Prawns are plentiful in Bangladesh and have always been enjoyed there. As with most things, Bangladeshis like to get their money’s worth out of a prawn and they eat every last bit of them. I’ll still never forget the first time my husband watched my petite and delicate mother munching on a massive prawn head whilst we enjoyed a family dinner together. His face was a picture, let me tell you!

Personally I prefer the other end of a prawn, and this was a dish I always requested mum to make for any special occasion or celebration. It is quite spicy, but you can reduce the number of green chillies to your taste of course. It is very important to cook the sauce down well before you add the prawns as you don’t want them to overcook and become rubbery. This curry can be made with any size of prawn; tiger prawns work very well. But my particular weakness is for very large king prawns, which is what I look for when I make this dish, and I buy them without the heads attached. Don’t forget to clean and de-vein the prawns before you cook them.

Serves 4

2 tbsp vegetable oil 
1 onion, chopped into 1cm/½in dice 
2 garlic cloves, finely sliced 
1 tsp chilli powder 
1 tsp ground cumin 
1 tsp ground coriander 
½ tsp ground turmeric 
½ tsp salt 
2 tbsp ginger paste 
200g/7oz fresh tomatoes, roughly chopped 
1 tsp sugar 
4 fresh green chillies, cut in half lengthwise 
600g/1lb 6oz large king prawns, peeled and de-veined (defrosted weight) 
3 tbsp finely chopped fresh coriander

Place a large frying pan, skillet or wok onto a medium-high heat. Add the vegetable oil and when it is hot, add the chopped onion. Fry, stirring regularly, for around 10 minutes until the onion is a deep golden-brown colour. Then add the sliced garlic and fry for a further 2 minutes.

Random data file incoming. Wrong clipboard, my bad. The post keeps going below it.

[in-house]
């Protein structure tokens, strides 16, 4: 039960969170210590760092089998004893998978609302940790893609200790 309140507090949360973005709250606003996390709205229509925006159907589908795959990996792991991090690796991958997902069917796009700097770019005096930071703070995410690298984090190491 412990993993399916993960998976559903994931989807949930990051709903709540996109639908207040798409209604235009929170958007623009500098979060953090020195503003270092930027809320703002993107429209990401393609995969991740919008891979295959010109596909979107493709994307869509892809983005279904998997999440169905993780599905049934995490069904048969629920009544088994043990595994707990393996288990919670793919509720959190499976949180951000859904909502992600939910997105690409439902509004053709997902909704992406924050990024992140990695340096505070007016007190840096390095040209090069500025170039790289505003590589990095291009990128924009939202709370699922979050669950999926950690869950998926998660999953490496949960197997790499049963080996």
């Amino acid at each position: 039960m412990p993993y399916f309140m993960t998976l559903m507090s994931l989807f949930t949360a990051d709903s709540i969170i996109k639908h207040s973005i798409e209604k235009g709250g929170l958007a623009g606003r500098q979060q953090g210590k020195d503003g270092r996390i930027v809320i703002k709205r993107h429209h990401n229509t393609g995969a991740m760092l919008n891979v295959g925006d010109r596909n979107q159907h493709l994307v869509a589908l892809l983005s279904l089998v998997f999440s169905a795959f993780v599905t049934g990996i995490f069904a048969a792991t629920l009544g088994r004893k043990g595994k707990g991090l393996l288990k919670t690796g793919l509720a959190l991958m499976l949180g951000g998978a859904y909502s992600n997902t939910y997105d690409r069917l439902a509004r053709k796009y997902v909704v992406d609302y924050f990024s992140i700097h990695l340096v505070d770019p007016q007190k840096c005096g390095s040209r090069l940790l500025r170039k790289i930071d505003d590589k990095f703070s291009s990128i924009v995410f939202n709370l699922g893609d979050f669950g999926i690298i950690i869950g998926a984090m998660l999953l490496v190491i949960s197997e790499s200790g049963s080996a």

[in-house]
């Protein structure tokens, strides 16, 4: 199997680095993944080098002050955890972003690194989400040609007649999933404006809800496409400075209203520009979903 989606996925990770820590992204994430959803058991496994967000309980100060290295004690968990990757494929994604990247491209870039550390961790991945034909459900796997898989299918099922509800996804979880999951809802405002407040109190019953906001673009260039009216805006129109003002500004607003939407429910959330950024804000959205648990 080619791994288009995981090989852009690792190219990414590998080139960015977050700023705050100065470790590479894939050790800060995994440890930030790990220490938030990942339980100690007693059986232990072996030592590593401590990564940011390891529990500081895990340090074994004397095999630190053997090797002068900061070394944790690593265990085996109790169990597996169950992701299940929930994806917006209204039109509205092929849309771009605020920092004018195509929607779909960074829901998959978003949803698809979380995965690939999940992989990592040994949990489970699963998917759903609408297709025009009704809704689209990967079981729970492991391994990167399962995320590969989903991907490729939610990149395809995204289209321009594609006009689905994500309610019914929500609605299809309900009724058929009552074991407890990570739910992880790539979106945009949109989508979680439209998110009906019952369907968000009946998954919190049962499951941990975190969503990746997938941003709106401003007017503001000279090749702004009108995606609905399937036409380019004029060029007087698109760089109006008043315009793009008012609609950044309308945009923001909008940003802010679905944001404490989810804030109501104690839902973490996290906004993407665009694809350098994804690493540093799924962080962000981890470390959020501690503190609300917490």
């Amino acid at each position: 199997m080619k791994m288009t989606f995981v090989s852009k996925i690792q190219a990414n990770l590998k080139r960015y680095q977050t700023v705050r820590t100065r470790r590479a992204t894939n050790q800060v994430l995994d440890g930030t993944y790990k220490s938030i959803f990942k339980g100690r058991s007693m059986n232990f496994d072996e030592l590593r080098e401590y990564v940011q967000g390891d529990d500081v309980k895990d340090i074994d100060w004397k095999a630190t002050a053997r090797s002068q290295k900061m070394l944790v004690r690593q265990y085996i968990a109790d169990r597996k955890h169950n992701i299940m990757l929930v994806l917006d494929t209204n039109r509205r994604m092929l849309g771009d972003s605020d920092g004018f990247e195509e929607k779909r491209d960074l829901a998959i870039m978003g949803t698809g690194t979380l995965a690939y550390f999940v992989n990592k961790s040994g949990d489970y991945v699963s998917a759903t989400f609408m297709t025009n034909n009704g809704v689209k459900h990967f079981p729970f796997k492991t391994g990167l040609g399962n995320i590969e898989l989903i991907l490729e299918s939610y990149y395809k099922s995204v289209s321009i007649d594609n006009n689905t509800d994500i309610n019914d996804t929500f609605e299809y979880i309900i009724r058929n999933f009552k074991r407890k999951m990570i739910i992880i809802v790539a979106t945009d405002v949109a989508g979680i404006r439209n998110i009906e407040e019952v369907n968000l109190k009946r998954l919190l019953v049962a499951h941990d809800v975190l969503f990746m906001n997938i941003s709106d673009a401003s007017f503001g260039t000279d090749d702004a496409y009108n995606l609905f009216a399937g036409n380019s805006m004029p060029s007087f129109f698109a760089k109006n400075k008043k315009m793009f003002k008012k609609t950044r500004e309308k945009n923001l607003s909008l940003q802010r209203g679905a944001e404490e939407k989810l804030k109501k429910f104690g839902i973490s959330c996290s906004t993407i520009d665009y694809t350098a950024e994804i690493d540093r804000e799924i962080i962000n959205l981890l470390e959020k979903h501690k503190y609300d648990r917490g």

Now add the ground spices, salt and ginger paste. Add a small amount of water (120ml/4fl oz) and stir everything together. Once the water has mostly evaporated and there is a sheen of oil on top of the pan, you can add the chopped tomatoes, sugar and fresh chillies.

Stir everything together really well and allow to come up to a gentle simmer. Then cover the pan and allow the sauce to simmer for around 10 minutes.

The next step is to add the prawns, which should be cleaned and ready to cook. (If you are using frozen prawns, make sure they are thoroughly defrosted before you start to cook.) The sauce at this stage should have thickened slightly. Add the prawns to the pan and stir well to coat them in the spiced tomato sauce. Cover the pan again and let them cook for around 5 minutes. If the pan is not simmering well, you may need to increase the heat slightly.

After 5 minutes, uncover the pan and turn the prawns. Add in half the chopped fresh coriander and stir well and then cook, uncovered, for a further 2–3 minutes, or as long as it takes until the prawns are completely cooked, firm to the touch and opaque all the way through. The sauce should be quite thick and cling to the prawns.